- Making the criteria for Minimum Vital Income more inclusive, especially during periods of declared crisis or emergency, by for instance:
- removing residence and immigration status barriers;
- expanding coverage to 18 to 22-year-olds;
- lifting arbitrary independent living requirements; and
- ensuring that future crisis or emergency planning for social security support contain measures to make the aid inclusive;
- Improving communication with the relevant social security administrations of the autonomous communities to ensure that people’s access to Minimum Vital Income is not delayed or denied because they are in receipt of other support from their autonomous community (e.g. RMI in Madrid, or RGC in Catalonia);
- Investigating the high reported rate of rejection of applications for Minimum Vital Income support, and remedy any shortcoming(s) found in the investigation;
- Issuing clear guidance to IMV decision makers that refusing applications for insufficient documentation where the document is already held by the national or a regional administration is not acceptable;
- Review and reassess if existing rates of social security support, including Minimum Vital Income, unemployment support and pensions (age-related, disability-linked and other), whether contributory or non-contributory, are sufficient to:
- guarantee the right to an adequate standard of living;
- ensure that no recipient of such social security support or their dependents are left in a situation where they have to go hungry;
- Commit to ensuring that social security support rates beyond pensions will be indexed transparently to cost-of-living indices, including the cost of food and utilities;
- Publish regular and recently updated information about the usage of EU Fund for Aid to the Most Deprived resources for food aid distribution, including statistical information on beneficiaries of such support disaggregated by age, gender, marital status, and number of dependent children or others;
- Ensure that future crisis planning reduces eligibility barriers for emergency social assistance to an absolute minimum.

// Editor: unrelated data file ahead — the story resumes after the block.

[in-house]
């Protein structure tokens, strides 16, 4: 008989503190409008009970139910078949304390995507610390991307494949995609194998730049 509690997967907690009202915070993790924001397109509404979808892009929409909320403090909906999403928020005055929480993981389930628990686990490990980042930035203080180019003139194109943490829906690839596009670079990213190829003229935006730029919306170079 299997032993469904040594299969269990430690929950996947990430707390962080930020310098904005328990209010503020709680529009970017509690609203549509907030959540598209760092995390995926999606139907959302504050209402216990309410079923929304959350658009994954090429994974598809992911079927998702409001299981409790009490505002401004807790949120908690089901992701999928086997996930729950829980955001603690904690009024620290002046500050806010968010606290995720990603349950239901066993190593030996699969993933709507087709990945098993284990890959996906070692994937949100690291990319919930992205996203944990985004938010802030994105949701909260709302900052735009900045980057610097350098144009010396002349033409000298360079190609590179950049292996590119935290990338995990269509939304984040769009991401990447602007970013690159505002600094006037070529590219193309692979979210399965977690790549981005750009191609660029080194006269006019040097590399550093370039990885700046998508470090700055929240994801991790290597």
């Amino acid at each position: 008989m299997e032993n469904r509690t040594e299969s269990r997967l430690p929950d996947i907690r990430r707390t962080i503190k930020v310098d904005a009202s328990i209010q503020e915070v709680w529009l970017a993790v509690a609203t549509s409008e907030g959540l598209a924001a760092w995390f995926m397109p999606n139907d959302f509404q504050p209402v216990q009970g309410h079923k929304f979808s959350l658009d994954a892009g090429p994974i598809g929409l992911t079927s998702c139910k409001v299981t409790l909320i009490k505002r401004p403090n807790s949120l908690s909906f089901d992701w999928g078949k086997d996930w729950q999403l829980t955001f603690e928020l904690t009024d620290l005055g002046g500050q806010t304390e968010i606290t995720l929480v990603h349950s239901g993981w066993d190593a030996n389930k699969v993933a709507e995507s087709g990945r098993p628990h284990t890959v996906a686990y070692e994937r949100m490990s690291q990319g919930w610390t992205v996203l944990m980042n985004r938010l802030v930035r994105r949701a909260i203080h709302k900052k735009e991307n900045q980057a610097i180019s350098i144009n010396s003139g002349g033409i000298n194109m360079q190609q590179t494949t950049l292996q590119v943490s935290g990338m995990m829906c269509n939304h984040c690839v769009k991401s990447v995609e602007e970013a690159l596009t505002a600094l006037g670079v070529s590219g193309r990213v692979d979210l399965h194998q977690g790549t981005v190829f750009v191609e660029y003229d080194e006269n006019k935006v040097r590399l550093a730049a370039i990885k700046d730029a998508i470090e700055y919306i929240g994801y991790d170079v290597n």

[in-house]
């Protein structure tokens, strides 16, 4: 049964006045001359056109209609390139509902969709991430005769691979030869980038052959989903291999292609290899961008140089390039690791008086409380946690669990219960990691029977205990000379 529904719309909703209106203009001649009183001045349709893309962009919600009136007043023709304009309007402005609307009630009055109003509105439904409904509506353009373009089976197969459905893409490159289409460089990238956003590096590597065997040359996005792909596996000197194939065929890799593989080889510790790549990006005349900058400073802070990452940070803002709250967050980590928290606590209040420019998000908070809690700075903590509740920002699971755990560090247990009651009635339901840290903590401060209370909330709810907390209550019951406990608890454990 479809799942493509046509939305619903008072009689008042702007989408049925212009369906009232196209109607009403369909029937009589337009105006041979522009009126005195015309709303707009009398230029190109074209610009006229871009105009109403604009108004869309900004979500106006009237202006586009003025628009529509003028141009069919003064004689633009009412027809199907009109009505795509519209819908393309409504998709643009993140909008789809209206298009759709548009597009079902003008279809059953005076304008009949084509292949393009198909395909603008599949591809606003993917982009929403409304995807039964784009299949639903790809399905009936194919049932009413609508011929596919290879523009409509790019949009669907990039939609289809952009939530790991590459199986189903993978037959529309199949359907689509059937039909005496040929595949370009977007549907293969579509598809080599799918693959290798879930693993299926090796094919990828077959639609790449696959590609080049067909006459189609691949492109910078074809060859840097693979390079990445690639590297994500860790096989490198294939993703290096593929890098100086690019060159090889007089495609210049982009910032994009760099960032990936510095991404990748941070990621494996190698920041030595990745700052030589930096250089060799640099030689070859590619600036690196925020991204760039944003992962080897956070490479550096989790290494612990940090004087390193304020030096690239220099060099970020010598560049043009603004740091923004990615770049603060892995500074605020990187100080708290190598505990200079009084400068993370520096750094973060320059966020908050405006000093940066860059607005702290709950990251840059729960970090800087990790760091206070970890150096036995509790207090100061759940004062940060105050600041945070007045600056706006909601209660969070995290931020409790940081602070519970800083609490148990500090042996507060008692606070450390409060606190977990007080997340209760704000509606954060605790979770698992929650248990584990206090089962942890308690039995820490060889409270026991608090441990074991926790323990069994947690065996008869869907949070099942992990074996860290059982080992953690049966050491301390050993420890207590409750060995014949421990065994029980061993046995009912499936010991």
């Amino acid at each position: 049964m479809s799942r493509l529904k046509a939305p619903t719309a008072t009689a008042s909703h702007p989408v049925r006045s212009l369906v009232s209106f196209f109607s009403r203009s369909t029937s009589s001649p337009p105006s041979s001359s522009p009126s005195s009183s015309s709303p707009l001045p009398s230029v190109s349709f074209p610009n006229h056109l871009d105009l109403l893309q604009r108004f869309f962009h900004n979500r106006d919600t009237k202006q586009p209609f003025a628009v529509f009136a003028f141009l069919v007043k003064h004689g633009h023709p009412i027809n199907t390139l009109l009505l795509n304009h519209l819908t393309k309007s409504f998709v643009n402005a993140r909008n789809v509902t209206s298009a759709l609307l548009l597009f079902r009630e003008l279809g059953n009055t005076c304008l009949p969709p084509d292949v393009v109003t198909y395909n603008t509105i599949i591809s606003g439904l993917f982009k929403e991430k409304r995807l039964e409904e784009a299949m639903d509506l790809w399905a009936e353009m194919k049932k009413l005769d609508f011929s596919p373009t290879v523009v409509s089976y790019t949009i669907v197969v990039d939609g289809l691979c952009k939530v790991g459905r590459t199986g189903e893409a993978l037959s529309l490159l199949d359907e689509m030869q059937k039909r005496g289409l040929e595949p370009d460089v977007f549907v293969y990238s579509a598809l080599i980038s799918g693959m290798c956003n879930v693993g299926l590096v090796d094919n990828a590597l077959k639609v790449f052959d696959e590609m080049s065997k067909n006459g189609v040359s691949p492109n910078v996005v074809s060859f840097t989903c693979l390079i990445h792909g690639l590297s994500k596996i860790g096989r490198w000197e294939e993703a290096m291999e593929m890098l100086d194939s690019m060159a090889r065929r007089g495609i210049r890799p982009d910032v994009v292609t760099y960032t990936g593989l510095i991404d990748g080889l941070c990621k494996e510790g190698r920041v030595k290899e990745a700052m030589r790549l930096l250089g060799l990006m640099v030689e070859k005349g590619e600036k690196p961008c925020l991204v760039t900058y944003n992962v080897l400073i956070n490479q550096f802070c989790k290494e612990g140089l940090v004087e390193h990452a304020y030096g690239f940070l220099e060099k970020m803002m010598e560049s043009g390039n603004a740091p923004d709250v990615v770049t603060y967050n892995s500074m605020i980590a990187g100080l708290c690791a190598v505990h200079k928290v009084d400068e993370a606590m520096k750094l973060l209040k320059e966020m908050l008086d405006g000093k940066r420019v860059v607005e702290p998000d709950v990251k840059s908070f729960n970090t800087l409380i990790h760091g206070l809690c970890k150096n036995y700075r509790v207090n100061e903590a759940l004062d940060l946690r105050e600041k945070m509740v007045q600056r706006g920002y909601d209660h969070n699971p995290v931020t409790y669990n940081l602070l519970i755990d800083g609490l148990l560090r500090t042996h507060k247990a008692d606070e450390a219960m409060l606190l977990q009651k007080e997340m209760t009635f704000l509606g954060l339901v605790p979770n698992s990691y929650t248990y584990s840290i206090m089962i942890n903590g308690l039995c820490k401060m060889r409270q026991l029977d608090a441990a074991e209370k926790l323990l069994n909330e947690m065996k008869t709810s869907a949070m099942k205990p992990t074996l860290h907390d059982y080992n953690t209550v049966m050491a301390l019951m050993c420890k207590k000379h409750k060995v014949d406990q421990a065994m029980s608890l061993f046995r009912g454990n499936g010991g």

The autonomous communities of Madrid and Catalonia should:
- Better coordinate with the national government to ensure that delays and obstacles in accessing essential social security support are addressed, and that the existence of a type of social security support (or entitlement to such support) is not used as a pretext to dismiss an application for Minimum Vital Income;
- Commit to ensuring that social security support rates will be indexed transparently to cost-of-living indices, including the cost of food and utilities, and sharing good practice with other autonomous communities and the central government where this is already the established practice at autonomous community level;
- Increase assistance, including through in-person or telephone appointments, provided to people who are socioeconomically vulnerable or face difficulties accessing digitized application systems, and are seeking Minimum Vital Income, similar alternate support from the autonomous community, or both;
- Temporarily lift any barriers which may exist under autonomous community law or regulations which preclude people from accessing emergency social security support during a period of acknowledged crisis on grounds of their immigration status or residency, and ensure that crisis or emergency planning includes such a measure.
The UN Special Rapporteur on Extreme Poverty and Human Rights should:
- Consider issuing a formal, public assessment of Spain’s Minimum Vital Income scheme, including the adequacy of levels of support, the accessibility or availability of such support, any gap between stated and attained reach, and fairness of eligibility requirements in human rights terms.
- Consider continuing a process of written correspondence with the relevant Spanish authorities to follow up on the observations of his predecessor in relation to the failures of the Spanish social security and social assistance system in tackling poverty.